St. Joseph’s Feast Day, A Sicilian Tradition Alive in Queens

Happy St. Joseph’s Day!!!

My hunch is that you’ve most likely heard of St. Patrick’s Day but St. Joseph’s Day? Not so much.

As the husband of Mary and the foster-father of Jesus, St. Joseph is the patron saint of families and heads of families, workers, and for a peaceful death. We know very little about his life according to the Gospel texts but the small bits of information we do have indicate a life where he had to make some pretty tough decisions. It has been argued that he lived in an age of anxiety, much like we do today.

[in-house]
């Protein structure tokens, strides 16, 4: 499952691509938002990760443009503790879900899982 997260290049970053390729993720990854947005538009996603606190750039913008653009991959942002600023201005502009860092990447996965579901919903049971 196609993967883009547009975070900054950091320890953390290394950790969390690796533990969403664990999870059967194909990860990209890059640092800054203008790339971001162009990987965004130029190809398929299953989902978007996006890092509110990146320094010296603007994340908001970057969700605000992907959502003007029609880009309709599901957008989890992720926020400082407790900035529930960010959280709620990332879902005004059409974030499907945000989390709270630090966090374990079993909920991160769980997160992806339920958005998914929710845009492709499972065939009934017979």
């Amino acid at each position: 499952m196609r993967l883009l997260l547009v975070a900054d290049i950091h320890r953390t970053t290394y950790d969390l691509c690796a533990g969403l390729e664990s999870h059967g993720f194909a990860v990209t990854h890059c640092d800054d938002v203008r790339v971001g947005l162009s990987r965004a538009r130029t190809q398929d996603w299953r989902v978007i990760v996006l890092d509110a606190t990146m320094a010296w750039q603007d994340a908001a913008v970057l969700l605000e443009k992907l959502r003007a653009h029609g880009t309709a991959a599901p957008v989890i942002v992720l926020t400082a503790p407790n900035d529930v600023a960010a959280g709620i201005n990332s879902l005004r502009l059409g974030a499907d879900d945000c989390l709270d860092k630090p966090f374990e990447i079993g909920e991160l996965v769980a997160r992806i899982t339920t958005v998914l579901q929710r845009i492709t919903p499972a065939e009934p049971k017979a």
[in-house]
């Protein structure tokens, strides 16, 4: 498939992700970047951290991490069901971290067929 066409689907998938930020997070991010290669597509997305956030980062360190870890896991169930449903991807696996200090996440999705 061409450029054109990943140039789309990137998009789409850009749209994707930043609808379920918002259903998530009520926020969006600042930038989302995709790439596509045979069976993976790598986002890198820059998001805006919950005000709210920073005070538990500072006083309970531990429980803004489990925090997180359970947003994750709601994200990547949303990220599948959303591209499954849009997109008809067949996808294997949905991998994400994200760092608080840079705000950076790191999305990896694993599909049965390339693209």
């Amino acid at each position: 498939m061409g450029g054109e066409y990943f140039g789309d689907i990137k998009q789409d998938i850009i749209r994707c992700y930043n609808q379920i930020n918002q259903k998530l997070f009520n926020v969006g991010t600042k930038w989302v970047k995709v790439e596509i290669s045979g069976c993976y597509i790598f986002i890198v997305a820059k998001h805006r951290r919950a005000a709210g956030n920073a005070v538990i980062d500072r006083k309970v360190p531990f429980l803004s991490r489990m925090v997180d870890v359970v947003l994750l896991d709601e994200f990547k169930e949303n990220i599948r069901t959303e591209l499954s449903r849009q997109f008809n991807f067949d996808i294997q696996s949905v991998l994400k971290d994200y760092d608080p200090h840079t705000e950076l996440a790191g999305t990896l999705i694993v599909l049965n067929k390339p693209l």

Popular lore says that Sicilians beseeched St. Joseph for rain during a severe drought in the Middle Ages. In response to answered prayers, they celebrated his feast day on March 19 by attending Mass and preparing a table filled with an abundance of food. This table has come to be known as a St. Joseph’s Altar, full of loaves of bread and baked goods shaped into popular Christian symbols. It also includes wine, fish, and other symbols that typically represent St. Joseph such as lilies, hammers, and nails. Even breadcrumbs may be found on the table representing the sawdust of a carpenter. Meat is absent from the altar because the feast day falls during the season of Lent when Catholics abstain from meat on Fridays. Altars are a physical space used to create a connection between the human and divine worlds. In this case, believers use the St. Joseph altar to place a petition or give thanks for prayers answered.  This tradition arrived in America with the Sicilian immigrants but it has spread to other ethnic groups who are interested in celebrating St. Joseph.  In Baton Rouge, Louisiana, the creation of a St. Joseph altar is shared by many members of the Catholic community.